My heart is moving at 52 beats a minute and my lungs are cycling though 17 inhales and exhales per minute as I write this post. Earlier today during a treadmill run, the picture was completely different: A peak of 171 beats and 42 breath cycles a minute.
I’m not getting this data from a strap, band or a watch. It’s actually coming from a shirt.
I’ve been testing an OMSignal fitness shirt — biometric smartwear, as Stéphane Marceau, the CEO of OMsignal calls it — and it’s ingenious. Instead of cramming sensors into gadgets, the OMSignal uses textiles to capture activity, which also includes steps and extrapolated calorie burn. Inside this heavy-duty compression shirt are conductive fibers that transmit biometric signals to a small box attached to the shirt.
The Little Black Box, as it’s called, takes data from the shirt and wirelessly sends it to a corresponding [company]Apple[/company] iPhone app over Bluetooth. The box also contains an accelerometer and gyroscope to give a fuller picture of your activity, so not all of your data comes directly from the shirt. But it’s amazing to me that you can actually get any activity from a wearable that’s nice to wear — either when working out or during the day under another shirt — and in the form of something universal: Clothing, in this case.
The OMSignal app, which just launched on the iTunes App Store Monday, is well-designed, too. On the main screen you can see your real-time heart and breathing rate; a swipe from the right will show your total calories and steps taken as well. The app has a four-minute fitness test included, taking your heart rate up to 140 beats a minute and then measuring how quickly your rate decreases after ceasing activity.
At any time, you can tap the Fitness button in an app to capture workout data. I did this for a treadmill run and found that the software can even be used for targeted fitness zone data — helpful for specific training in any aerobic sport. You can configure in the app how long you want to be in each heart rate zone before a workout as well.
The software provides workout-specific data as well as lifestyle reports if you want all-day tracking. I’d like to see the app data eventually work with other apps; maybe I could pair the shirt with my running apps, for example, and tie GPS data in with my health tracking.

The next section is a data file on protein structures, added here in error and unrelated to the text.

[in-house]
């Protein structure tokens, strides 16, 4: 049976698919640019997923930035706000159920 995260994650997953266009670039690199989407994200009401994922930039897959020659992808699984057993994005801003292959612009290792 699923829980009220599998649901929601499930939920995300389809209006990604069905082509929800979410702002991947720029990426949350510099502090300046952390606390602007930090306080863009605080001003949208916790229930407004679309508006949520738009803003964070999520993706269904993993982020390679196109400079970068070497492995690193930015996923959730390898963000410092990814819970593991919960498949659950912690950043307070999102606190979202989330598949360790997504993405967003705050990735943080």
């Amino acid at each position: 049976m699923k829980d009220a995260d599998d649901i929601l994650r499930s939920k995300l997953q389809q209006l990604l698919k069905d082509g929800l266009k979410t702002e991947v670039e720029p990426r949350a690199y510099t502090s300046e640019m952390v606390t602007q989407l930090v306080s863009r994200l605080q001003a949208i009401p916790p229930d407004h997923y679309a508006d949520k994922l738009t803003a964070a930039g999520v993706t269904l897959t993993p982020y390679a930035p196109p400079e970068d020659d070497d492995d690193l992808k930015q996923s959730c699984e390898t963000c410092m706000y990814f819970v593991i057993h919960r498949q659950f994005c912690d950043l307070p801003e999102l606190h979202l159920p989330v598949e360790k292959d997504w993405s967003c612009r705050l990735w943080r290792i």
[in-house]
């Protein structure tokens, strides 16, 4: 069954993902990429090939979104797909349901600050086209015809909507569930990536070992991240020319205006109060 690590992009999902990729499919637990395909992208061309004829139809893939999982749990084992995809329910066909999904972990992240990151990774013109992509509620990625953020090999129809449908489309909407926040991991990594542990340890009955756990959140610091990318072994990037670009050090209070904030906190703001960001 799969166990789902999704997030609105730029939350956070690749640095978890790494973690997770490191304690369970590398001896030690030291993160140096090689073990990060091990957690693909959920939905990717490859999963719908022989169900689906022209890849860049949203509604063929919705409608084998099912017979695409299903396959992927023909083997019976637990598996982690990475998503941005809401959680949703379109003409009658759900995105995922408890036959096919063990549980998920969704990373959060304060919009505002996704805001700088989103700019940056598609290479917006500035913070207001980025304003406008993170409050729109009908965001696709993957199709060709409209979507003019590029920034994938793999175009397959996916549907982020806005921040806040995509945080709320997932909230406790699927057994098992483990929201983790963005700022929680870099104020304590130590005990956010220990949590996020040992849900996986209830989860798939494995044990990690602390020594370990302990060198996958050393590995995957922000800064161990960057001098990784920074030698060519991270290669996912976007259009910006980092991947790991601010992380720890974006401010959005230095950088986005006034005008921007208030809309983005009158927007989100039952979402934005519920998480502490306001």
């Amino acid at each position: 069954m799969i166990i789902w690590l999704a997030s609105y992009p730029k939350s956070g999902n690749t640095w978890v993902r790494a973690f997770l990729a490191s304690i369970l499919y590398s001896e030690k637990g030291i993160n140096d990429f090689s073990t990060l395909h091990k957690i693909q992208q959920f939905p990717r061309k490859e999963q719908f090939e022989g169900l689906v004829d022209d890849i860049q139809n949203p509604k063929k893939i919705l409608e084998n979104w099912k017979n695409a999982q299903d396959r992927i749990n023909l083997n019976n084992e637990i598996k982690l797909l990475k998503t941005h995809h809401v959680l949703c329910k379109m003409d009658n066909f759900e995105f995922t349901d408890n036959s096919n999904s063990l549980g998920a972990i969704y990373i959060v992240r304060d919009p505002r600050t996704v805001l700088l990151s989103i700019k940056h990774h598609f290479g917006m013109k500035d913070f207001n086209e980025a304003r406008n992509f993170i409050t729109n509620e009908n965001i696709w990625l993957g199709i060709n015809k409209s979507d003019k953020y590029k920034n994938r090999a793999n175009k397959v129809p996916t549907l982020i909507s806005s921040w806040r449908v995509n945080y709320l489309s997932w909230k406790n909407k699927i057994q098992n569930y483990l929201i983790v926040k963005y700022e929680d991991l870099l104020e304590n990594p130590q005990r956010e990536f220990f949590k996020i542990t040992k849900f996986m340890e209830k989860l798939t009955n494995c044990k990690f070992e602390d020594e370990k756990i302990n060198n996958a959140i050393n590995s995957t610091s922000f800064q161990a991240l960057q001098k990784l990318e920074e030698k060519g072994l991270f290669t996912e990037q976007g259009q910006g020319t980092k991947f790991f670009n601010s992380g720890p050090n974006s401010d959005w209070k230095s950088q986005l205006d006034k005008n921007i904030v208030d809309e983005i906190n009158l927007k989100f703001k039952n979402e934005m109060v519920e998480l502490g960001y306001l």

As far as the shirt itself, the review unit I borrowed from the company is meant for general fitness and comprised of a high-compression material. I have similar running shirts, but none of them compress as much as this one. I find that to be a good thing for two reasons: The shirt feels very heavy-duty, high quality and substantial to me, plus it has to maintain good skin contact to effectively measure your activity.
The shirt can be washed like any other in a washing machine, even though it has some smarts to it. You’ll have to remove the The Little Black Box since there are electronics housed inside, but for lack of a better word: It’s a snap to unsnap it. After you’ve washed the OMSignal shirt, you just re-attach the box before your next workout. When I was working out or running, the box never got in my way; it’s relatively thin, tapered and snaps to the left side of your chest on the shirt.
The box itself has a rechargeable battery and a microUSB charging port; the shirt comes with a cable for charging. I haven’t had a chance to do extensive battery tests but I didn’t see a quick drain during my testing. It’s likely you could work out for a few hours on a single charge. In fact, OMSignal worked with Ralph Lauren to create a smart shirt worn by the ball boys and a few tennis players in the U.S. Open this year, and tennis matches typically aren’t short.
So how much does it cost to get a smart wearable that’s actually comfortable to wear and looks like a normal piece of clothing? A starter kit with compression shirt, charging cable and box costs $199.99 direct from the company.
Once you have the box, though, you can add more sensing shirts for as little as $79.99 since they uses the same snap mechanism. It sounds steep but I’ve actually bought “dumb” compression running shirts for $50 or more. And I’ve spent even more money on health tracking gadgets that are bulky and far from fashionable, so much so that I hesitate to wear them. A shirt, however, is just that: A shirt. I have to wear one anyway, so why not wear one that has more value?
As a result of the cost, how well the shirt works and the fact that it actually is a shirt, I think the company is on to something here. Maybe we should look to the past for the future of wearable health trackers and add smarts to things we already wear instead of trying to design the next device for a wrist.
Indeed that very thought came across from Marceau, speaking on stage at our Gigaom Roadmap event last week. If you missed that discussion, I’ve embedded it here so you can listen to his thoughts directly. I suspect this is just the beginning for smart clothing from Marceau and his team: Once you have the smarts part of it figured out, the idea can be applied to all sorts of items you’d wear on a daily basis.